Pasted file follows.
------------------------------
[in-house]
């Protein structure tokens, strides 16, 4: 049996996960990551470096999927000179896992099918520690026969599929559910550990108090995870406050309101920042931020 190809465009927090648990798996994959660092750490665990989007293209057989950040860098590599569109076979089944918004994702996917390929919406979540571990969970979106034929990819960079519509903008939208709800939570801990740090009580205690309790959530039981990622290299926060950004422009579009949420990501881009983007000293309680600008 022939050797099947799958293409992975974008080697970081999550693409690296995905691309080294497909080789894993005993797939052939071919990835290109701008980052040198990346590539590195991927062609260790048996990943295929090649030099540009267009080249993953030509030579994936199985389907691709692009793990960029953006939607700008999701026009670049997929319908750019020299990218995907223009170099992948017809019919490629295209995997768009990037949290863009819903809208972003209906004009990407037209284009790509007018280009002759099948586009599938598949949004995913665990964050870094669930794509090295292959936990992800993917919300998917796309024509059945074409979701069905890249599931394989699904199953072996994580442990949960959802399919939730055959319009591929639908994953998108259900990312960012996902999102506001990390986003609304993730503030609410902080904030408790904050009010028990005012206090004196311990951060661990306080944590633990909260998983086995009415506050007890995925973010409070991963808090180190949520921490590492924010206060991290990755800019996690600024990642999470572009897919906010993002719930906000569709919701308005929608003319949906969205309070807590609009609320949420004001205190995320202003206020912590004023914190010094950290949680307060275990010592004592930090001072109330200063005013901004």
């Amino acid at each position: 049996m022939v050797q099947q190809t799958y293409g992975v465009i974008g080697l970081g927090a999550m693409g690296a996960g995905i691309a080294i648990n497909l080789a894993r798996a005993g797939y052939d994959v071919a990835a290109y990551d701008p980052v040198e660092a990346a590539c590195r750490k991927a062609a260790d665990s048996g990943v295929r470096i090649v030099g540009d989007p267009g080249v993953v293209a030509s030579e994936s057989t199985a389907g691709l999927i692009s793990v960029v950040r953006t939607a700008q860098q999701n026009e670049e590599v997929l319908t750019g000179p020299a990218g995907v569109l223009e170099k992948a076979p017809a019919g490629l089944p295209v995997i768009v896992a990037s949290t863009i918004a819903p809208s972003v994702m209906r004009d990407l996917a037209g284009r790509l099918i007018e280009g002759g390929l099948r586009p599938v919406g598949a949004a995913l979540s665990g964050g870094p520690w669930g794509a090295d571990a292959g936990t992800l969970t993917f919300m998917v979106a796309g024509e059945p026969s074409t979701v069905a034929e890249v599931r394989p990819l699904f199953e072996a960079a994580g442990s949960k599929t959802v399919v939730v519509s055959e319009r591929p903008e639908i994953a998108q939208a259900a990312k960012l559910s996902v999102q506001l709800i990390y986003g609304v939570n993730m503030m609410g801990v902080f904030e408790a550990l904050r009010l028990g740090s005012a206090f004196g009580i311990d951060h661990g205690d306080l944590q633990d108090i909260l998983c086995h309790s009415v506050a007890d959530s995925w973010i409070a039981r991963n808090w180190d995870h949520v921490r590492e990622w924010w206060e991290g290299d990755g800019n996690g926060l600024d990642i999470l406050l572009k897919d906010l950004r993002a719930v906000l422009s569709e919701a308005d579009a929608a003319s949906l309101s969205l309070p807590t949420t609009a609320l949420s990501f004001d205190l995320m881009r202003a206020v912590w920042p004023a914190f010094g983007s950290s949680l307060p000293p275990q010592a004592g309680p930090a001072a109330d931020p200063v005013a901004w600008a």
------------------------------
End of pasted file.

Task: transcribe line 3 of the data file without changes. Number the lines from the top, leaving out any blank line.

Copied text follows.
């Amino acid at each position: 049996m022939v050797q099947q190809t799958y293409g992975v465009i974008g080697l970081g927090a999550m693409g690296a996960g995905i691309a080294i648990n497909l080789a894993r798996a005993g797939y052939d994959v071919a990835a290109y990551d701008p980052v040198e660092a990346a590539c590195r750490k991927a062609a260790d665990s048996g990943v295929r470096i090649v030099g540009d989007p267009g080249v993953v293209a030509s030579e994936s057989t199985a389907g691709l999927i692009s793990v960029v950040r953006t939607a700008q860098q999701n026009e670049e590599v997929l319908t750019g000179p020299a990218g995907v569109l223009e170099k992948a076979p017809a019919g490629l089944p295209v995997i768009v896992a990037s949290t863009i918004a819903p809208s972003v994702m209906r004009d990407l996917a037209g284009r790509l099918i007018e280009g002759g390929l099948r586009p599938v919406g598949a949004a995913l979540s665990g964050g870094p520690w669930g794509a090295d571990a292959g936990t992800l969970t993917f919300m998917v979106a796309g024509e059945p026969s074409t979701v069905a034929e890249v599931r394989p990819l699904f199953e072996a960079a994580g442990s949960k599929t959802v399919v939730v519509s055959e319009r591929p903008e639908i994953a998108q939208a259900a990312k960012l559910s996902v999102q506001l709800i990390y986003g609304v939570n993730m503030m609410g801990v902080f904030e408790a550990l904050r009010l028990g740090s005012a206090f004196g009580i311990d951060h661990g205690d306080l944590q633990d108090i909260l998983c086995h309790s009415v506050a007890d959530s995925w973010i409070a039981r991963n808090w180190d995870h949520v921490r590492e990622w924010w206060e991290g290299d990755g800019n996690g926060l600024d990642i999470l406050l572009k897919d906010l950004r993002a719930v906000l422009s569709e919701a308005d579009a929608a003319s949906l309101s969205l309070p807590t949420t609009a609320l949420s990501f004001d205190l995320m881009r202003a206020v912590w920042p004023a914190f010094g983007s950290s949680l307060p000293p275990q010592a004592g309680p930090a001072a109330d931020p200063v005013a901004w600008a």